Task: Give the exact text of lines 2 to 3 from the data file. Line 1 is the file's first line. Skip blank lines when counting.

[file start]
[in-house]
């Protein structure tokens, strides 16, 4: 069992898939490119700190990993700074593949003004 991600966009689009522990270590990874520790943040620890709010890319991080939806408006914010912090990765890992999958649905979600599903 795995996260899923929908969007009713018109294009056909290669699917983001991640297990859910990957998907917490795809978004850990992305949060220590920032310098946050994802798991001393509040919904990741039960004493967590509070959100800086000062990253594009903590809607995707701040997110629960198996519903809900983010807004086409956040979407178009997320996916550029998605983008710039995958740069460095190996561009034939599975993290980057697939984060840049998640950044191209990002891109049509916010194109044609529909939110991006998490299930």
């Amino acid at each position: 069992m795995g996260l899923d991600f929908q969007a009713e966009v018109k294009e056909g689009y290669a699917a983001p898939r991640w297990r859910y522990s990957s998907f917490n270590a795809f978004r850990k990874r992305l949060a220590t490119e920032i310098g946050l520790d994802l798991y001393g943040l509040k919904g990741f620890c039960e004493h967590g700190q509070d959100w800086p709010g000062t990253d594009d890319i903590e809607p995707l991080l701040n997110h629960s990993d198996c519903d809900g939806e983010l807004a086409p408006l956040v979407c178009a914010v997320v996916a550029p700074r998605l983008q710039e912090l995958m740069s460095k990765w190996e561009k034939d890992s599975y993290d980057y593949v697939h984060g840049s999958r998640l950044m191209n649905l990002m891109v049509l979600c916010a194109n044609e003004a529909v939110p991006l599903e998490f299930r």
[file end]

């Protein structure tokens, strides 16, 4: 069992898939490119700190990993700074593949003004 991600966009689009522990270590990874520790943040620890709010890319991080939806408006914010912090990765890992999958649905979600599903 795995996260899923929908969007009713018109294009056909290669699917983001991640297990859910990957998907917490795809978004850990992305949060220590920032310098946050994802798991001393509040919904990741039960004493967590509070959100800086000062990253594009903590809607995707701040997110629960198996519903809900983010807004086409956040979407178009997320996916550029998605983008710039995958740069460095190996561009034939599975993290980057697939984060840049998640950044191209990002891109049509916010194109044609529909939110991006998490299930």
């Amino acid at each position: 069992m795995g996260l899923d991600f929908q969007a009713e966009v018109k294009e056909g689009y290669a699917a983001p898939r991640w297990r859910y522990s990957s998907f917490n270590a795809f978004r850990k990874r992305l949060a220590t490119e920032i310098g946050l520790d994802l798991y001393g943040l509040k919904g990741f620890c039960e004493h967590g700190q509070d959100w800086p709010g000062t990253d594009d890319i903590e809607p995707l991080l701040n997110h629960s990993d198996c519903d809900g939806e983010l807004a086409p408006l956040v979407c178009a914010v997320v996916a550029p700074r998605l983008q710039e912090l995958m740069s460095k990765w190996e561009k034939d890992s599975y993290d980057y593949v697939h984060g840049s999958r998640l950044m191209n649905l990002m891109v049509l979600c916010a194109n044609e003004a529909v939110p991006l599903e998490f299930r």